The whiteness of a lovely sun-beaten house appears from behind the gate of a large garden on a road. There, there is a beautiful and well-kempt child, dressed in coquettish country styled clothing.The luxury, recklessness, and the habitual spectacle of wealth, makes these children appear so lovely that one would think them crafted from something different than the children of mediocrity or poverty.

Lying on the grass beside him is a splendid plaything, looking as fresh as its master: varnished, gilded, and costumed in a purple dress covered in feathers and glass beads. But the child does not occupy himself with his preferred toy. Instead, here is what he watches :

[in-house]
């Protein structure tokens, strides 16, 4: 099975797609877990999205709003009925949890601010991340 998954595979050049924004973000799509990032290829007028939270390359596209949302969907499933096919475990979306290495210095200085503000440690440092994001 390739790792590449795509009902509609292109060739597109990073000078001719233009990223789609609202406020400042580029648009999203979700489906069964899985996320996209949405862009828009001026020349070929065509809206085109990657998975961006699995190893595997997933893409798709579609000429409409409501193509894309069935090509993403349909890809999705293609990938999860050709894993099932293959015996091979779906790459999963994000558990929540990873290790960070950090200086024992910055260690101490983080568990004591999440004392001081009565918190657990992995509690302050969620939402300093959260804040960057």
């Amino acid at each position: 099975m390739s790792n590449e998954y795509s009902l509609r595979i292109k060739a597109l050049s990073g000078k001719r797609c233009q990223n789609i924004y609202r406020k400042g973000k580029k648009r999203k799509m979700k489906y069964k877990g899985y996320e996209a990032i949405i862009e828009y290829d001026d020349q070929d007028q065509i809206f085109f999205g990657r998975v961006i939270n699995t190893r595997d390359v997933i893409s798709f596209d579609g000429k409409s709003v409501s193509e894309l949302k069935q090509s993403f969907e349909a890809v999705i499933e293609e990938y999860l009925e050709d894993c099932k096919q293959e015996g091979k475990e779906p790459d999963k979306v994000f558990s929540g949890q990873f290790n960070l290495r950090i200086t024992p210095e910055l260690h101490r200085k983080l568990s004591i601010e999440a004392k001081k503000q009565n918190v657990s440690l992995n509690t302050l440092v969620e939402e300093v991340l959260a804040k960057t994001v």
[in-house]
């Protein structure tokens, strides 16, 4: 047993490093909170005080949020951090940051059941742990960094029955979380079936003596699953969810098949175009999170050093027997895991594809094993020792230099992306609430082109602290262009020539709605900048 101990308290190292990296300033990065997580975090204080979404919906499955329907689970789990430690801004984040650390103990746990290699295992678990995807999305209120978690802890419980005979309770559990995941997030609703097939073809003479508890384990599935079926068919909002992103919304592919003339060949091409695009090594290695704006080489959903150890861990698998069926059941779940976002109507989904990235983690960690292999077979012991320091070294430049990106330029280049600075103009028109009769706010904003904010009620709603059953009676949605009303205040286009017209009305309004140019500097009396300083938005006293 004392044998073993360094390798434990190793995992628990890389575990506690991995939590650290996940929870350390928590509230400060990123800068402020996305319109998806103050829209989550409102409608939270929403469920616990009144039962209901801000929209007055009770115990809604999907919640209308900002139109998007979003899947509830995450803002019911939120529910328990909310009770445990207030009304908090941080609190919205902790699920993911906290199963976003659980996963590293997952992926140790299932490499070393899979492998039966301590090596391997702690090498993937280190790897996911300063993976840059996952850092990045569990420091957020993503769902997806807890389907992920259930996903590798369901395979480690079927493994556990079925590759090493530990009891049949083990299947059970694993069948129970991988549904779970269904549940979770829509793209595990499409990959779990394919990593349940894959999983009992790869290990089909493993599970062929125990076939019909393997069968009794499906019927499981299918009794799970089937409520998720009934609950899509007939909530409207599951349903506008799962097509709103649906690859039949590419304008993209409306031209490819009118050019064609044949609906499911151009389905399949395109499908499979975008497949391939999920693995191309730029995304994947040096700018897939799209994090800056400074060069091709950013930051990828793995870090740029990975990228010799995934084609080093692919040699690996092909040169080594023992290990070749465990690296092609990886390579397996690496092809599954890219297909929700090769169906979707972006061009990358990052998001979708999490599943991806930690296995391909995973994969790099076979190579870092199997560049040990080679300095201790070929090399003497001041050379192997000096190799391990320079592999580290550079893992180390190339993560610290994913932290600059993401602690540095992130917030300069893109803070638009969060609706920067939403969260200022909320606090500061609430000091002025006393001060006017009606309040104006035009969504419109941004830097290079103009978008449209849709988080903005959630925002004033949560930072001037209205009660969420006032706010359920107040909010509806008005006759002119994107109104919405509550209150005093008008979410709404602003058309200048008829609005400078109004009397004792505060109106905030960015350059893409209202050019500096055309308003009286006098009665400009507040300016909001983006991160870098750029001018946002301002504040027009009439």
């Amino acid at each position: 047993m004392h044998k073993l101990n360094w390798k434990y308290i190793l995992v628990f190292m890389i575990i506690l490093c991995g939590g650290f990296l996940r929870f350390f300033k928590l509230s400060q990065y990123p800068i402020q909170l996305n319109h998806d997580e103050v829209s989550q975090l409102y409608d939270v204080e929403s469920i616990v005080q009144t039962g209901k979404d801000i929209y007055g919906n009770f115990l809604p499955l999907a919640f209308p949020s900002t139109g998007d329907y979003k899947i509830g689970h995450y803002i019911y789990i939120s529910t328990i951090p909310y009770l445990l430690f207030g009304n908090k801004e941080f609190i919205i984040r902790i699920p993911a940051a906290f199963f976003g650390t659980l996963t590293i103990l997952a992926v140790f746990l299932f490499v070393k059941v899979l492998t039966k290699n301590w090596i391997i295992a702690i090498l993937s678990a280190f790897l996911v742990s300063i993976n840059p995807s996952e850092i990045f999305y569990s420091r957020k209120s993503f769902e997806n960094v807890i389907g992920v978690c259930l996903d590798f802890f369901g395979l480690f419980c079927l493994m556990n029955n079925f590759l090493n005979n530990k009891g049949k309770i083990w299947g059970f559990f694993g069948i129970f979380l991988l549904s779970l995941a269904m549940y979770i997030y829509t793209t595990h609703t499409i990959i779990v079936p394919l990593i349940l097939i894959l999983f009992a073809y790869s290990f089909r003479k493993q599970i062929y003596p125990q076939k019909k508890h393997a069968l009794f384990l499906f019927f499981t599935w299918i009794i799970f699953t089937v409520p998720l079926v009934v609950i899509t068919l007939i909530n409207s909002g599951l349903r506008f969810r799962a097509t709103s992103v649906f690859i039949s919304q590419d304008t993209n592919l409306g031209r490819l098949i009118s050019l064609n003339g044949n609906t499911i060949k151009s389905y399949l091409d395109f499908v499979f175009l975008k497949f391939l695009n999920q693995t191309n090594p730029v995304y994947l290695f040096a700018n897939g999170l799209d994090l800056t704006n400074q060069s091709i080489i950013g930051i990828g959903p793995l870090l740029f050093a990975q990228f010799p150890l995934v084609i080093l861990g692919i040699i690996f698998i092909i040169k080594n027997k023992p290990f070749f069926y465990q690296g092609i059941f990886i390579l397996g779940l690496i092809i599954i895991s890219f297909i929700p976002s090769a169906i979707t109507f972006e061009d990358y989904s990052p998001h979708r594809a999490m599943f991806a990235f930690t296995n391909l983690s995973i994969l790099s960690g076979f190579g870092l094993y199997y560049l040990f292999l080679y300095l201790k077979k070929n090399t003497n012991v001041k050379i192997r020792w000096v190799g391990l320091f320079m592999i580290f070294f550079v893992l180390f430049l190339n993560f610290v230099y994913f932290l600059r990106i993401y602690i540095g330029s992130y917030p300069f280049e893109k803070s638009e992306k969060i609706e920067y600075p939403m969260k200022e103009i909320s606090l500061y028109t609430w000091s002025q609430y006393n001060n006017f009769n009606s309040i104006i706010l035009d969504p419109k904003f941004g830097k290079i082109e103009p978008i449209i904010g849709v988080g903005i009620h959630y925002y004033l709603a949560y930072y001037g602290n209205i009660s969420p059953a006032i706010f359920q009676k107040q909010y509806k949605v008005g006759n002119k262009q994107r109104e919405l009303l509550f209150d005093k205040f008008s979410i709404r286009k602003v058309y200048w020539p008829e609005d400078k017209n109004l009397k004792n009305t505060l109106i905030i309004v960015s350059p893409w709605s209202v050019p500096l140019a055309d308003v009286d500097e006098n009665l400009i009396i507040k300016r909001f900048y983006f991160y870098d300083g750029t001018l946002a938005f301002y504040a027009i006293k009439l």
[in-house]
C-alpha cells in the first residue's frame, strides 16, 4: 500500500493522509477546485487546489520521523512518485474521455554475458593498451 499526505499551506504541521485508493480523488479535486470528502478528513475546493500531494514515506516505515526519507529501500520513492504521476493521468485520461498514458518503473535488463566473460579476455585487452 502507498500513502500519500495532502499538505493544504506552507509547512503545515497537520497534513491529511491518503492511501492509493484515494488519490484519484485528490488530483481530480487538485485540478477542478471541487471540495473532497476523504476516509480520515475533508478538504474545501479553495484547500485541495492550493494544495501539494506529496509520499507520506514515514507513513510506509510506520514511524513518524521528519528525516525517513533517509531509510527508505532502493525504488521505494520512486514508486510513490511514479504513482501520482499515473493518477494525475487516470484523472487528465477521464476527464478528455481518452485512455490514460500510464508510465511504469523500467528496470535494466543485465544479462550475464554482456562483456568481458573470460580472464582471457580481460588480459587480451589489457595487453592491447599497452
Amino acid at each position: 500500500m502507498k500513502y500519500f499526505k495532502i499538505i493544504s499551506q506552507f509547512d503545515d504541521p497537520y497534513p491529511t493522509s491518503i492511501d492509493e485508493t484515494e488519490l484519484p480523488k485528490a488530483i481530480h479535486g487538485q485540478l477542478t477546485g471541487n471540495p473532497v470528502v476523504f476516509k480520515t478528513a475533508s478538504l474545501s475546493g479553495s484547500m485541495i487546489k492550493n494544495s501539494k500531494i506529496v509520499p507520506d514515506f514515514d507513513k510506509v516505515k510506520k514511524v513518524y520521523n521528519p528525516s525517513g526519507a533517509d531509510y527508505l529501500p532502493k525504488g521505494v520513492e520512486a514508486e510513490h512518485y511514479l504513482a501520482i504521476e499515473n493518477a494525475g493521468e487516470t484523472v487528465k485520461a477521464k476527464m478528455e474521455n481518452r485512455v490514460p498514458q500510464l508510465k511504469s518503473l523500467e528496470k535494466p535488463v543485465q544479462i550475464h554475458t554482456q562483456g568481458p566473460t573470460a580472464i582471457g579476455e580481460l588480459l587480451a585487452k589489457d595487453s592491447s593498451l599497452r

On the other side of the gate, on the road between the nettles and the weeds, there is another child. An impartial eye would discover beauty in this dirty, spindly, and sooty child – using the eyes of a connoisseur to discover the ideal paints beneath the veneer of an outcast, and applying the repugnant patina of misery onto their canvas.

The two worlds of the large street and the mansion are separated between a symbolic barrier. The poor child gives the rich one his favorite toy, who avidly examines it like a rare and unknown object. However, this toy, that the slovenly child had irritated and agitated through shaking in its gated box, is a live rat. Undoubtedly, his parents thriftily captured the plaything themselves.

And the two children laugh beside one another as brothers, with teeth of an equal whiteness.

Dialectic translation – James Joyce